Fantasy Football: The Victor Wanyama conundrum
There are several different levels of Fantasy Football manager, from the one who picks a team in pre-season and never looks at it again to the hardcore player who spends hours mulling over a transfer on Saturday morning, considers an abundance of statistics on which to base the decision and then leaves it until the final minute to finally settle on their captain.
The more casual players are beneficial to the serious others in terms of helping them finish in a higher final position, but they can make life difficult in certain situations too.
One of these is best explained through Victor Wanyama in this season’s game.
The Southampton man is currently selected by a fifth of Fantasy Football managers, with Eden Hazard, Jordan Henderson and Memphis Depay the only midfielders with a higher ownership.
Chief among the reasons for this is the Kenyan’s price tag of £4.5m. In this price bracket he is rare in that he is a guaranteed starter for his club with the possibility of attacking returns.
Among the changes to this season’s game is the addition of a chip for each manager called Bench Boost, which they are able to play in a single gameweek throughout the season and means that all 15 of their squad players will score points, rather than the usual starting XI.
What this also means is some managers will be more reluctant to fill their bench with the weakest fodder to improve their chances of landing an extra star name in attack.
Even to the casual manager, it will not have gone unnoticed that Wanyama represents good value for money in terms of a cheap option that will be starting games for his club.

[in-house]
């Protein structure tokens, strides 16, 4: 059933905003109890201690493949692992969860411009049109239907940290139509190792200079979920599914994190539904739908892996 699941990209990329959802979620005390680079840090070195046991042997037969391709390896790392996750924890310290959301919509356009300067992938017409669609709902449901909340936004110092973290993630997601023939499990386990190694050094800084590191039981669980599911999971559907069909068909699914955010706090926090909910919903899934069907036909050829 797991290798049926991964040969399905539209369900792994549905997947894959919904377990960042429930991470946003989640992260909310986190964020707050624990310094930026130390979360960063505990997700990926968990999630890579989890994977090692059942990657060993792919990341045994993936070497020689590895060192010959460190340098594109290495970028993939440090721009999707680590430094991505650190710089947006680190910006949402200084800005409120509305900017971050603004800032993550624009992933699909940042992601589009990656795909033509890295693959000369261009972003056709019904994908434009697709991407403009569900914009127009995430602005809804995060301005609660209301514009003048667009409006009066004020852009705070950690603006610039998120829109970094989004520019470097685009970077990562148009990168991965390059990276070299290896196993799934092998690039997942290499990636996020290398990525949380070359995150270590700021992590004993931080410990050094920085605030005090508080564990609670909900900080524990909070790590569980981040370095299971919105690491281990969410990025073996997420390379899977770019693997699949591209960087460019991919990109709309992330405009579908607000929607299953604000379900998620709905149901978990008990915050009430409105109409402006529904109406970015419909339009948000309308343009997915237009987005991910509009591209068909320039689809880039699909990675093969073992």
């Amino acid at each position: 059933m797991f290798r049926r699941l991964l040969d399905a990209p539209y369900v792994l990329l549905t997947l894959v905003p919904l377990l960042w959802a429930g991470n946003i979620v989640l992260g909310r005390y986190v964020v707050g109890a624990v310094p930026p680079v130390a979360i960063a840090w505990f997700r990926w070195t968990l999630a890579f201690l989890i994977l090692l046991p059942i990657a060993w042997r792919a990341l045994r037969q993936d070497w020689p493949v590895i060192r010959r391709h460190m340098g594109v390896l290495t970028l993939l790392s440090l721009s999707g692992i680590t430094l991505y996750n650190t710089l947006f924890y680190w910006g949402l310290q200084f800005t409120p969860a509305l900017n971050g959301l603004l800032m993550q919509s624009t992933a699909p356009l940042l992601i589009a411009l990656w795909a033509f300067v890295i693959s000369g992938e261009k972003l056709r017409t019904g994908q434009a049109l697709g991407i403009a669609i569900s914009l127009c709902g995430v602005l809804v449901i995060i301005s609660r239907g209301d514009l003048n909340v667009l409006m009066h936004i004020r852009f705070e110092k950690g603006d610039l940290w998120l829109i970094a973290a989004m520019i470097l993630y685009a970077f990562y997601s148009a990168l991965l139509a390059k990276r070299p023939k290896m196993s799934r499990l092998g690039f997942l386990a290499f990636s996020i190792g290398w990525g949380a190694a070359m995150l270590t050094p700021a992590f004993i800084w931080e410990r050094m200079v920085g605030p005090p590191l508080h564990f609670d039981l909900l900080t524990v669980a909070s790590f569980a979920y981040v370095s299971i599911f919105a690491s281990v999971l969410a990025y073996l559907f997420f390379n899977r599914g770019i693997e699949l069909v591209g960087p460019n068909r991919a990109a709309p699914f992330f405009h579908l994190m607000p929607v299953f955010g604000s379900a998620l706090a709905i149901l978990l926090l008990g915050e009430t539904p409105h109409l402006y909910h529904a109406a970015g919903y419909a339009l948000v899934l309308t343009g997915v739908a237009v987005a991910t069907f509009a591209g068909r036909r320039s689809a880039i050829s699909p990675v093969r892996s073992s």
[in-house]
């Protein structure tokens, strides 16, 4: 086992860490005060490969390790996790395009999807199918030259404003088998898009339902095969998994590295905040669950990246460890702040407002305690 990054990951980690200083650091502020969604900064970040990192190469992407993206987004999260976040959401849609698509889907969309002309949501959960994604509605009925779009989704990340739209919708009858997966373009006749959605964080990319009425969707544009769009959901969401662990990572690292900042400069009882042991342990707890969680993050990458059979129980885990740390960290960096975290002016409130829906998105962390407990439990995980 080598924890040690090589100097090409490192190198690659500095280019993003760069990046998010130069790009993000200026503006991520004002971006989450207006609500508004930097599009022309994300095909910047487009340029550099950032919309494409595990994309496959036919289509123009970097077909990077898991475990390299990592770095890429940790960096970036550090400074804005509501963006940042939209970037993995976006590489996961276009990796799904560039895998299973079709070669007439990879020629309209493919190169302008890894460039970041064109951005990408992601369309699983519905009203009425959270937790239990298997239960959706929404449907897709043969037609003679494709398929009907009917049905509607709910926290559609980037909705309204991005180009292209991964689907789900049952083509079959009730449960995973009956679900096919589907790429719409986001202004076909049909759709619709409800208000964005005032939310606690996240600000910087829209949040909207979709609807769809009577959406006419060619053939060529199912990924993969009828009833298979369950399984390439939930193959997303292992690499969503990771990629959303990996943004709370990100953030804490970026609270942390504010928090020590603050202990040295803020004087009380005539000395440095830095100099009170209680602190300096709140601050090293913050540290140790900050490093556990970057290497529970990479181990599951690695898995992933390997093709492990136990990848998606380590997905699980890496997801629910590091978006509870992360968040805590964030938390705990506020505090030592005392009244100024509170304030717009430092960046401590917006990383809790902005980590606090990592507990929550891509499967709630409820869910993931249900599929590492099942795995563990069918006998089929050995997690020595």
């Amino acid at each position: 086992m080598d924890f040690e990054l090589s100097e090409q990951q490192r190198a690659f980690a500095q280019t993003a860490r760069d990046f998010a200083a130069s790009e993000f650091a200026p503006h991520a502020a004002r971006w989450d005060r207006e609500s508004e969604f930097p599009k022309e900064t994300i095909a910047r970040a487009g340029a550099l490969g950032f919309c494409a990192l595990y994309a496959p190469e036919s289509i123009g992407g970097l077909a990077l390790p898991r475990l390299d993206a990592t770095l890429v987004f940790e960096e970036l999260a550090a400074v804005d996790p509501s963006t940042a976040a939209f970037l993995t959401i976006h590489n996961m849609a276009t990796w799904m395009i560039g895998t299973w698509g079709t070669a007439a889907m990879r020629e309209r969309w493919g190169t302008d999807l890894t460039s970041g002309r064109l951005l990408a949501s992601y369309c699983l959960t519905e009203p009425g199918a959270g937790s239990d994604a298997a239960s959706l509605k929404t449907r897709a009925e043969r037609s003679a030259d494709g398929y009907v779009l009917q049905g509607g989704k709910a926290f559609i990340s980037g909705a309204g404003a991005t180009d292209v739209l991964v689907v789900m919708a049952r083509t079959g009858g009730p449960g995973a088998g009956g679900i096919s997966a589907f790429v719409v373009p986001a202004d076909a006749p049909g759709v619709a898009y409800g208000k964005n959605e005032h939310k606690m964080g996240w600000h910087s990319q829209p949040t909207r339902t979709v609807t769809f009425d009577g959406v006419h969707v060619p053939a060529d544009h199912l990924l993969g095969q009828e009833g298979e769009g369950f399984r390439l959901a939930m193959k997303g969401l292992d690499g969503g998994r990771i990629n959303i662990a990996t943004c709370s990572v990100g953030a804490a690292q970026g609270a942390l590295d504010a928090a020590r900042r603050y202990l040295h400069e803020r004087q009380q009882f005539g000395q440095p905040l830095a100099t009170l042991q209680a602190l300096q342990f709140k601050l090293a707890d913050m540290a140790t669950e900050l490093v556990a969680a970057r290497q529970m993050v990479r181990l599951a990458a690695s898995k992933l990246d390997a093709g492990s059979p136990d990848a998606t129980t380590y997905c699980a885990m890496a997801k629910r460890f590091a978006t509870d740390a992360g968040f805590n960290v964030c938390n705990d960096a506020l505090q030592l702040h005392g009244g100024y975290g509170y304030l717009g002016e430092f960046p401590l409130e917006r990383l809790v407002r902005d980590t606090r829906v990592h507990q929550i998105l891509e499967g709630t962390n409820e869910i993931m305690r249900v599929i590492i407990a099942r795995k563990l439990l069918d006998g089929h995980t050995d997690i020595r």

The problem with Wanyama’s inclusion in numerous casual teams is that he is more likely than most other players to suffer an early-season price drop.
Casual managers will often utilise their wildcard early and base their unlimited transfers on those to have started the season promisingly.
Wanyama is unlikely to bring big points returns early and will probably be sacrificed for the likes of Watford’s Ikechi Anya or West Ham’s Diego Poyet if they happen to make a positive contribution to their clubs.
Alternatively, the Saints midfielder and another of a higher price may both be ditched and two mid-price options brought in instead.
If this happens and Wanyama is transferred out of a hefty number of teams, his price will plummet. This makes it tougher for the more serious managers to trade him out at a later date as they will have suffered a loss on their purchase price.
Therefore, those that select Wanyama early will have to live with that consequence or be prepared to keep him as the fifth midfield option for the entire season.
The other option is to start without him and potentially sign him for as little as £4.3m after a few gameweeks, which will free up extra cash for others.
Other budget players that could suffer a similar early-season fate and are therefore dangerous purchases include Wes Morgan (17.4% ownership), Nathan Baker (14.5%) and Julian Speroni (12.5%).
All Odds and Markets are correct as of the date of publishing.
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